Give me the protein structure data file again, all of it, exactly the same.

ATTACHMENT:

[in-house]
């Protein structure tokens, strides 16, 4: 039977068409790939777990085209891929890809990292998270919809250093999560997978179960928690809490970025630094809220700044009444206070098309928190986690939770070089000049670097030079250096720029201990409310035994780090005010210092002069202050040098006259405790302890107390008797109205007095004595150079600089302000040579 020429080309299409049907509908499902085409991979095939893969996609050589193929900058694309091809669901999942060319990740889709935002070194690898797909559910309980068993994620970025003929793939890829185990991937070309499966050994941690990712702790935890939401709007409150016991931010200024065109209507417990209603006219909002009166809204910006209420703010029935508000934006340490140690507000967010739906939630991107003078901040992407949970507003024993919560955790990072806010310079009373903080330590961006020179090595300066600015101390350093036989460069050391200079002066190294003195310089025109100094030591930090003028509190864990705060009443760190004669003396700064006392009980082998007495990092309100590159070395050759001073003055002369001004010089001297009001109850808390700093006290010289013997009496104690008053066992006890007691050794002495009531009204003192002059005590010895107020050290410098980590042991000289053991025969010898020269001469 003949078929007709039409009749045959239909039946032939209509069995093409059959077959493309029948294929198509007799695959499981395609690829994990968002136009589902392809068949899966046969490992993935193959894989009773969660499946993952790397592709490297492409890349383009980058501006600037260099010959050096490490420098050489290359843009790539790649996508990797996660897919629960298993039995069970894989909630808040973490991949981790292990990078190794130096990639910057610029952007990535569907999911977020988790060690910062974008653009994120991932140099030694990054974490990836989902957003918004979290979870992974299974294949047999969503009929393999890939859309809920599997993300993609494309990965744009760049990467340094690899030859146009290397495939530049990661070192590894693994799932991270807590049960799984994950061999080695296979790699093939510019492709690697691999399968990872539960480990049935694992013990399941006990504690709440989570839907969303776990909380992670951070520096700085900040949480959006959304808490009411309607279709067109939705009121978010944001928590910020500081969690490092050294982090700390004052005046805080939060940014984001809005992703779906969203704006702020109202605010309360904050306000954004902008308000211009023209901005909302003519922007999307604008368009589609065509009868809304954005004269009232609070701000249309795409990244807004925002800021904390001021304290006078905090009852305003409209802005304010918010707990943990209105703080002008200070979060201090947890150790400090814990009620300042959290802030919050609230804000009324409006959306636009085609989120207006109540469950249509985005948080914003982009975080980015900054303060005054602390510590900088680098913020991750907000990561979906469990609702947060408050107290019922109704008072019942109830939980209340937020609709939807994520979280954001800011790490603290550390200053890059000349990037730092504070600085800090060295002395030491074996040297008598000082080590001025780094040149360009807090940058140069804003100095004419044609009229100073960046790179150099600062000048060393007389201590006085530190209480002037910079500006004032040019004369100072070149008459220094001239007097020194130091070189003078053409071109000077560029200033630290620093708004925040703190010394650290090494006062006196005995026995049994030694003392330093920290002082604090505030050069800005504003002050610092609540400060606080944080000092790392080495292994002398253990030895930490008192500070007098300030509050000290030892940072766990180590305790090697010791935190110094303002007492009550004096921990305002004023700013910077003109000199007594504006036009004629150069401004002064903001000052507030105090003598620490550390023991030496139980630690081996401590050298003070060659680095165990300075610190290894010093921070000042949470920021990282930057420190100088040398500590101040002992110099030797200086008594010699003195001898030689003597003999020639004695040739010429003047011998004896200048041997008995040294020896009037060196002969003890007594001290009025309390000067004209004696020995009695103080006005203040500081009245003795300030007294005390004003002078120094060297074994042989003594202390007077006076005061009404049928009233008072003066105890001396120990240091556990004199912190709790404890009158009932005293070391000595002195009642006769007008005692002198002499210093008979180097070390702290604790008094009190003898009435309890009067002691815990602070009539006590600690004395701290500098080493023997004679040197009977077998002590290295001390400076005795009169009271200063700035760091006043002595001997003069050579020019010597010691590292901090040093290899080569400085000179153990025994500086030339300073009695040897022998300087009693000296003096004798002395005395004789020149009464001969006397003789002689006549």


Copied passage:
[in-house]
């Protein structure tokens, strides 16, 4: 039977068409790939777990085209891929890809990292998270919809250093999560997978179960928690809490970025630094809220700044009444206070098309928190986690939770070089000049670097030079250096720029201990409310035994780090005010210092002069202050040098006259405790302890107390008797109205007095004595150079600089302000040579 020429080309299409049907509908499902085409991979095939893969996609050589193929900058694309091809669901999942060319990740889709935002070194690898797909559910309980068993994620970025003929793939890829185990991937070309499966050994941690990712702790935890939401709007409150016991931010200024065109209507417990209603006219909002009166809204910006209420703010029935508000934006340490140690507000967010739906939630991107003078901040992407949970507003024993919560955790990072806010310079009373903080330590961006020179090595300066600015101390350093036989460069050391200079002066190294003195310089025109100094030591930090003028509190864990705060009443760190004669003396700064006392009980082998007495990092309100590159070395050759001073003055002369001004010089001297009001109850808390700093006290010289013997009496104690008053066992006890007691050794002495009531009204003192002059005590010895107020050290410098980590042991000289053991025969010898020269001469 003949078929007709039409009749045959239909039946032939209509069995093409059959077959493309029948294929198509007799695959499981395609690829994990968002136009589902392809068949899966046969490992993935193959894989009773969660499946993952790397592709490297492409890349383009980058501006600037260099010959050096490490420098050489290359843009790539790649996508990797996660897919629960298993039995069970894989909630808040973490991949981790292990990078190794130096990639910057610029952007990535569907999911977020988790060690910062974008653009994120991932140099030694990054974490990836989902957003918004979290979870992974299974294949047999969503009929393999890939859309809920599997993300993609494309990965744009760049990467340094690899030859146009290397495939530049990661070192590894693994799932991270807590049960799984994950061999080695296979790699093939510019492709690697691999399968990872539960480990049935694992013990399941006990504690709440989570839907969303776990909380992670951070520096700085900040949480959006959304808490009411309607279709067109939705009121978010944001928590910020500081969690490092050294982090700390004052005046805080939060940014984001809005992703779906969203704006702020109202605010309360904050306000954004902008308000211009023209901005909302003519922007999307604008368009589609065509009868809304954005004269009232609070701000249309795409990244807004925002800021904390001021304290006078905090009852305003409209802005304010918010707990943990209105703080002008200070979060201090947890150790400090814990009620300042959290802030919050609230804000009324409006959306636009085609989120207006109540469950249509985005948080914003982009975080980015900054303060005054602390510590900088680098913020991750907000990561979906469990609702947060408050107290019922109704008072019942109830939980209340937020609709939807994520979280954001800011790490603290550390200053890059000349990037730092504070600085800090060295002395030491074996040297008598000082080590001025780094040149360009807090940058140069804003100095004419044609009229100073960046790179150099600062000048060393007389201590006085530190209480002037910079500006004032040019004369100072070149008459220094001239007097020194130091070189003078053409071109000077560029200033630290620093708004925040703190010394650290090494006062006196005995026995049994030694003392330093920290002082604090505030050069800005504003002050610092609540400060606080944080000092790392080495292994002398253990030895930490008192500070007098300030509050000290030892940072766990180590305790090697010791935190110094303002007492009550004096921990305002004023700013910077003109000199007594504006036009004629150069401004002064903001000052507030105090003598620490550390023991030496139980630690081996401590050298003070060659680095165990300075610190290894010093921070000042949470920021990282930057420190100088040398500590101040002992110099030797200086008594010699003195001898030689003597003999020639004695040739010429003047011998004896200048041997008995040294020896009037060196002969003890007594001290009025309390000067004209004696020995009695103080006005203040500081009245003795300030007294005390004003002078120094060297074994042989003594202390007077006076005061009404049928009233008072003066105890001396120990240091556990004199912190709790404890009158009932005293070391000595002195009642006769007008005692002198002499210093008979180097070390702290604790008094009190003898009435309890009067002691815990602070009539006590600690004395701290500098080493023997004679040197009977077998002590290295001390400076005795009169009271200063700035760091006043002595001997003069050579020019010597010691590292901090040093290899080569400085000179153990025994500086030339300073009695040897022998300087009693000296003096004798002395005395004789020149009464001969006397003789002689006549």